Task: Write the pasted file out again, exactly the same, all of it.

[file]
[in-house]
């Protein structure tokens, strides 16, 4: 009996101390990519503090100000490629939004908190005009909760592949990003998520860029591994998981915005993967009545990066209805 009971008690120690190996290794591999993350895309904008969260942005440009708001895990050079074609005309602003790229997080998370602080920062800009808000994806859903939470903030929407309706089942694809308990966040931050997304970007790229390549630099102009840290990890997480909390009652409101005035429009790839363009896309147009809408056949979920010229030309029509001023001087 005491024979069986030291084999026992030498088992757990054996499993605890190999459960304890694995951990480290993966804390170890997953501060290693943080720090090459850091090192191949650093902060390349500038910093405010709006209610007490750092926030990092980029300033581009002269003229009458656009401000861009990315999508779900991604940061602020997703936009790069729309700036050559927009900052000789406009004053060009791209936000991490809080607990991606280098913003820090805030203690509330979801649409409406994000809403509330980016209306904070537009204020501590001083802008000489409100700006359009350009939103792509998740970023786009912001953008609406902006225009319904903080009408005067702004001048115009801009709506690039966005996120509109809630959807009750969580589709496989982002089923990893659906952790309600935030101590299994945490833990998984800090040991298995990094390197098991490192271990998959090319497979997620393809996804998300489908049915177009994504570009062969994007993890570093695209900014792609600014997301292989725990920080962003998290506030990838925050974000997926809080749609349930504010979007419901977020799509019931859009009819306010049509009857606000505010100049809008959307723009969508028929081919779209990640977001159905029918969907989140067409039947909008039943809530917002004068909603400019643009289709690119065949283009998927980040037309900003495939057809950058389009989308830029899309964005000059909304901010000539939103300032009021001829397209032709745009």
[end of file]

[in-house]
């Protein structure tokens, strides 16, 4: 009996101390990519503090100000490629939004908190005009909760592949990003998520860029591994998981915005993967009545990066209805 009971008690120690190996290794591999993350895309904008969260942005440009708001895990050079074609005309602003790229997080998370602080920062800009808000994806859903939470903030929407309706089942694809308990966040931050997304970007790229390549630099102009840290990890997480909390009652409101005035429009790839363009896309147009809408056949979920010229030309029509001023001087 005491024979069986030291084999026992030498088992757990054996499993605890190999459960304890694995951990480290993966804390170890997953501060290693943080720090090459850091090192191949650093902060390349500038910093405010709006209610007490750092926030990092980029300033581009002269003229009458656009401000861009990315999508779900991604940061602020997703936009790069729309700036050559927009900052000789406009004053060009791209936000991490809080607990991606280098913003820090805030203690509330979801649409409406994000809403509330980016209306904070537009204020501590001083802008000489409100700006359009350009939103792509998740970023786009912001953008609406902006225009319904903080009408005067702004001048115009801009709506690039966005996120509109809630959807009750969580589709496989982002089923990893659906952790309600935030101590299994945490833990998984800090040991298995990094390197098991490192271990998959090319497979997620393809996804998300489908049915177009994504570009062969994007993890570093695209900014792609600014997301292989725990920080962003998290506030990838925050974000997926809080749609349930504010979007419901977020799509019931859009009819306010049509009857606000505010100049809008959307723009969508028929081919779209990640977001159905029918969907989140067409039947909008039943809530917002004068909603400019643009289709690119065949283009998927980040037309900003495939057809950058389009989308830029899309964005000059909304901010000539939103300032009021001829397209032709745009």